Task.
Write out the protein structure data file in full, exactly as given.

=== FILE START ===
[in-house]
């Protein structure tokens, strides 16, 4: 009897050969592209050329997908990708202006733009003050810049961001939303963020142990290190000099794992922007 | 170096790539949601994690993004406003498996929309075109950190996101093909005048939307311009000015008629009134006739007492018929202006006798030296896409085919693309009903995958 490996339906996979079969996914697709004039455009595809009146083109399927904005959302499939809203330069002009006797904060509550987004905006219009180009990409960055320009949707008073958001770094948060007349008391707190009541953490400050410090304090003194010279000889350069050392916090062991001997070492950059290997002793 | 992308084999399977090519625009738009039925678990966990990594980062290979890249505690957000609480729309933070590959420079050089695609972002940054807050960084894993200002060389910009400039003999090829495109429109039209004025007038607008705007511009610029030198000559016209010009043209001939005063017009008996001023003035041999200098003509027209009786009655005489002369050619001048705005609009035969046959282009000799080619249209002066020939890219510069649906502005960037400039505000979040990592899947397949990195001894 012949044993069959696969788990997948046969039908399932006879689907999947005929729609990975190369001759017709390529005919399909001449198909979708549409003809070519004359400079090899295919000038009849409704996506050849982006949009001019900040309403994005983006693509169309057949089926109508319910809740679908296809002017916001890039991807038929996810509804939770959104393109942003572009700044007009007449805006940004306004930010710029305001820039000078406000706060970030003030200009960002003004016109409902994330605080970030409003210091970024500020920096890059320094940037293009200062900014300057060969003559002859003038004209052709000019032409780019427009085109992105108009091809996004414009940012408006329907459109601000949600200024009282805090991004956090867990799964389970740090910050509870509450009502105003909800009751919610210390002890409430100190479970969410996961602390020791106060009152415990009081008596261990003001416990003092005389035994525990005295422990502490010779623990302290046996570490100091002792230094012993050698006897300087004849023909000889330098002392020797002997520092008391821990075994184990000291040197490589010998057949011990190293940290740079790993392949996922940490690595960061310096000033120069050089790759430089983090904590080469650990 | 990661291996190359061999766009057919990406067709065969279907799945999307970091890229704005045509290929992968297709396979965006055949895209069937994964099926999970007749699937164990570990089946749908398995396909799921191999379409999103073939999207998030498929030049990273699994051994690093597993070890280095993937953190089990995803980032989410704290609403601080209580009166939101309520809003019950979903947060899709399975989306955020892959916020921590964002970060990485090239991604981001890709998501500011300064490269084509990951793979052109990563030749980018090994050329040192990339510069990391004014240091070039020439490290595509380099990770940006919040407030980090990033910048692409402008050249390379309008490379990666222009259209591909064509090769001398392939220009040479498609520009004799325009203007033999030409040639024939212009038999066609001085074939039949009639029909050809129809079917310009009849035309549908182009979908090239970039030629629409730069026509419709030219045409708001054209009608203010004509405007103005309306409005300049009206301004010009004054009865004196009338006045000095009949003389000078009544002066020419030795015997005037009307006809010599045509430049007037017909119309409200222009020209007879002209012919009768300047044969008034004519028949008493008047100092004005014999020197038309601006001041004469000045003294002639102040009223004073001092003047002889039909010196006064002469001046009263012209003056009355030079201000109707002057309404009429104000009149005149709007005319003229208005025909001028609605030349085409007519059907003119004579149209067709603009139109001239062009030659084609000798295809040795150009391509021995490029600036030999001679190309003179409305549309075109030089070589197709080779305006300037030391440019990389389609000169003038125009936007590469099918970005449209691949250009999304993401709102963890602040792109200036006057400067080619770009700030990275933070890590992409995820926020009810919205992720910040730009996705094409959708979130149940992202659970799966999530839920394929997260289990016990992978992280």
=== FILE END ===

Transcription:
[in-house]
């Protein structure tokens, strides 16, 4: 009897050969592209050329997908990708202006733009003050810049961001939303963020142990290190000099794992922007 | 170096790539949601994690993004406003498996929309075109950190996101093909005048939307311009000015008629009134006739007492018929202006006798030296896409085919693309009903995958 490996339906996979079969996914697709004039455009595809009146083109399927904005959302499939809203330069002009006797904060509550987004905006219009180009990409960055320009949707008073958001770094948060007349008391707190009541953490400050410090304090003194010279000889350069050392916090062991001997070492950059290997002793 | 992308084999399977090519625009738009039925678990966990990594980062290979890249505690957000609480729309933070590959420079050089695609972002940054807050960084894993200002060389910009400039003999090829495109429109039209004025007038607008705007511009610029030198000559016209010009043209001939005063017009008996001023003035041999200098003509027209009786009655005489002369050619001048705005609009035969046959282009000799080619249209002066020939890219510069649906502005960037400039505000979040990592899947397949990195001894 012949044993069959696969788990997948046969039908399932006879689907999947005929729609990975190369001759017709390529005919399909001449198909979708549409003809070519004359400079090899295919000038009849409704996506050849982006949009001019900040309403994005983006693509169309057949089926109508319910809740679908296809002017916001890039991807038929996810509804939770959104393109942003572009700044007009007449805006940004306004930010710029305001820039000078406000706060970030003030200009960002003004016109409902994330605080970030409003210091970024500020920096890059320094940037293009200062900014300057060969003559002859003038004209052709000019032409780019427009085109992105108009091809996004414009940012408006329907459109601000949600200024009282805090991004956090867990799964389970740090910050509870509450009502105003909800009751919610210390002890409430100190479970969410996961602390020791106060009152415990009081008596261990003001416990003092005389035994525990005295422990502490010779623990302290046996570490100091002792230094012993050698006897300087004849023909000889330098002392020797002997520092008391821990075994184990000291040197490589010998057949011990190293940290740079790993392949996922940490690595960061310096000033120069050089790759430089983090904590080469650990 | 990661291996190359061999766009057919990406067709065969279907799945999307970091890229704005045509290929992968297709396979965006055949895209069937994964099926999970007749699937164990570990089946749908398995396909799921191999379409999103073939999207998030498929030049990273699994051994690093597993070890280095993937953190089990995803980032989410704290609403601080209580009166939101309520809003019950979903947060899709399975989306955020892959916020921590964002970060990485090239991604981001890709998501500011300064490269084509990951793979052109990563030749980018090994050329040192990339510069990391004014240091070039020439490290595509380099990770940006919040407030980090990033910048692409402008050249390379309008490379990666222009259209591909064509090769001398392939220009040479498609520009004799325009203007033999030409040639024939212009038999066609001085074939039949009639029909050809129809079917310009009849035309549908182009979908090239970039030629629409730069026509419709030219045409708001054209009608203010004509405007103005309306409005300049009206301004010009004054009865004196009338006045000095009949003389000078009544002066020419030795015997005037009307006809010599045509430049007037017909119309409200222009020209007879002209012919009768300047044969008034004519028949008493008047100092004005014999020197038309601006001041004469000045003294002639102040009223004073001092003047002889039909010196006064002469001046009263012209003056009355030079201000109707002057309404009429104000009149005149709007005319003229208005025909001028609605030349085409007519059907003119004579149209067709603009139109001239062009030659084609000798295809040795150009391509021995490029600036030999001679190309003179409305549309075109030089070589197709080779305006300037030391440019990389389609000169003038125009936007590469099918970005449209691949250009999304993401709102963890602040792109200036006057400067080619770009700030990275933070890590992409995820926020009810919205992720910040730009996705094409959708979130149940992202659970799966999530839920394929997260289990016990992978992280």